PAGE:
To me it seems rather disingenuous that one who writes a blog about spiritual matters seemingly disparages the very readers of the blog he writes by announcing how superfluous it is they continue to seek. Readers who, like him, seek to more fully understand and live the truth they have experienced – that they are a complete soul now and not the self image associated with the temporal body which carries the soul during this earthly lifetime – appreciate being able to read those who elucidate and verify their experience. Teachers, prophets, ministers, churches and now bloggers come and go with their various messages, but the complete soul remains, and we continue to appreciate having this truth verified.
Perhaps I’m missing something here, but even the individual in your favorite parable engaged in a search before he found the treasure that was hidden. The fact that it was hidden implies that it must be sought before it is to be found.
This is a comment that deserves a fuller response that will, hopefully, clear up any misunderstandings around yesterday’s post.
Suppose you are car shopping. You’re driving down the street and you see the most beautiful car for sale. It is everything you want. Right color, right style, right everything. Guess what? Your search is over. You are no longer a car seeker. You found the right car. So what’s left? Now you have to figure out how to buy it, a whole different kind of activity. You may have to sell your present car or borrow the money. If you really want it, you’ll figure out what you need to do to get that car.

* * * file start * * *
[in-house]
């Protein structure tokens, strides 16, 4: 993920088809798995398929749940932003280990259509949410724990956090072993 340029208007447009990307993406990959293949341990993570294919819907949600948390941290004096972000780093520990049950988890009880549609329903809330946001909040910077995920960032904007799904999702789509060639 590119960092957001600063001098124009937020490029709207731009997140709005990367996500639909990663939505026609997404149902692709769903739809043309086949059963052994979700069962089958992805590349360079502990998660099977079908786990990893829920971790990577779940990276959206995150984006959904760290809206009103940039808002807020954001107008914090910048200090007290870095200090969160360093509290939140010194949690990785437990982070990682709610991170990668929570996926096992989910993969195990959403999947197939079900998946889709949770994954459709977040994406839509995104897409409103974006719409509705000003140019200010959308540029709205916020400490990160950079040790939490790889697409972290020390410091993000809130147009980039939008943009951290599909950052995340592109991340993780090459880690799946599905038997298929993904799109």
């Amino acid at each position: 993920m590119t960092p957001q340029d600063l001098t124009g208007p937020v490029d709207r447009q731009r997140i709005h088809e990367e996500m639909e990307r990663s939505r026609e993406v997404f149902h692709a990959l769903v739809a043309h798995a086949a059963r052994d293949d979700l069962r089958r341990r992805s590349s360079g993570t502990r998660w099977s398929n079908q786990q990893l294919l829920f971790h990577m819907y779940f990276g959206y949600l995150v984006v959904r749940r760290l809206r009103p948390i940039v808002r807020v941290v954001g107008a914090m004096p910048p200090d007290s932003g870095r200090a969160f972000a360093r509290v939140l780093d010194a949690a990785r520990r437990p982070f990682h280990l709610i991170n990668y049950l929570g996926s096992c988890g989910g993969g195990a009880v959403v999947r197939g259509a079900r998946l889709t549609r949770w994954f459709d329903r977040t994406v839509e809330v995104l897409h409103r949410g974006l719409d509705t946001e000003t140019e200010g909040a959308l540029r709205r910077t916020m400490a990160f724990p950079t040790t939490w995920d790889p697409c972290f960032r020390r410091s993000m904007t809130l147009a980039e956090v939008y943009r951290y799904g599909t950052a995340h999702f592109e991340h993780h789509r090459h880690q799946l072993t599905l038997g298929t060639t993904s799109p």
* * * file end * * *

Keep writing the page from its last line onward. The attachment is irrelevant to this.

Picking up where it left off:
Of course there is another option. You can leave the lot without buying it. Every day you can drive by that car, admire its beauty and hope that some day you can figure out how to own it. Here’s the important point. You know which car you want. You need look no further. You are enlightened.
With this analogy, the spiritual quest is like car shopping. This is the process all of us were engaged in before we found what we believe is Truth. We were taught that God was in the sky and we were on earth, separate from God. We could not quite buy that so we searched for something more, something that appealed to our intuitive logic. When we heard that God was within, our soul rejoiced. We found what we were looking for. That was our moment of enlightenment.
So, do we spend the rest of our life looking for what we have already found? This would be like driving by that car we love every day but never really believing we can possibly own it. Maybe in ten years or maybe next lifetime I’ll be so prosperous I’ll be able to buy this car or something better.